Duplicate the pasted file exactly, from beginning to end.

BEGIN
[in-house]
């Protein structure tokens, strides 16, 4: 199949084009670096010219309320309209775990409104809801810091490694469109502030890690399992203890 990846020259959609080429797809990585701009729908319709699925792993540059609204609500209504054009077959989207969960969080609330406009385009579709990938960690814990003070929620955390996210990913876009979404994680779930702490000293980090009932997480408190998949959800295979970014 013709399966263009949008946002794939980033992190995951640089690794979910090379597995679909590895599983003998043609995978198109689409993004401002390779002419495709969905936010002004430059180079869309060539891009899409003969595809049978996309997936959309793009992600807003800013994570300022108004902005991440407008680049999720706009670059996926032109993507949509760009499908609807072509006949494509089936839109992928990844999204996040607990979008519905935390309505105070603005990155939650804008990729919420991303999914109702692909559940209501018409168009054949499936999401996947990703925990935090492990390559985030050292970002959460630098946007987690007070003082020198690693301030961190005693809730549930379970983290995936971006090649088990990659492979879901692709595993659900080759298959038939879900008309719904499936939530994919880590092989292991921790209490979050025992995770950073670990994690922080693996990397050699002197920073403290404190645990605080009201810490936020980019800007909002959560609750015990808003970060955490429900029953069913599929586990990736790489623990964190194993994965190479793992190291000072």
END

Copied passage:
[in-house]
């Protein structure tokens, strides 16, 4: 199949084009670096010219309320309209775990409104809801810091490694469109502030890690399992203890 990846020259959609080429797809990585701009729908319709699925792993540059609204609500209504054009077959989207969960969080609330406009385009579709990938960690814990003070929620955390996210990913876009979404994680779930702490000293980090009932997480408190998949959800295979970014 013709399966263009949008946002794939980033992190995951640089690794979910090379597995679909590895599983003998043609995978198109689409993004401002390779002419495709969905936010002004430059180079869309060539891009899409003969595809049978996309997936959309793009992600807003800013994570300022108004902005991440407008680049999720706009670059996926032109993507949509760009499908609807072509006949494509089936839109992928990844999204996040607990979008519905935390309505105070603005990155939650804008990729919420991303999914109702692909559940209501018409168009054949499936999401996947990703925990935090492990390559985030050292970002959460630098946007987690007070003082020198690693301030961190005693809730549930379970983290995936971006090649088990990659492979879901692709595993659900080759298959038939879900008309719904499936939530994919880590092989292991921790209490979050025992995770950073670990994690922080693996990397050699002197920073403290404190645990605080009201810490936020980019800007909002959560609750015990808003970060955490429900029953069913599929586990990736790489623990964190194993994965190479793992190291000072």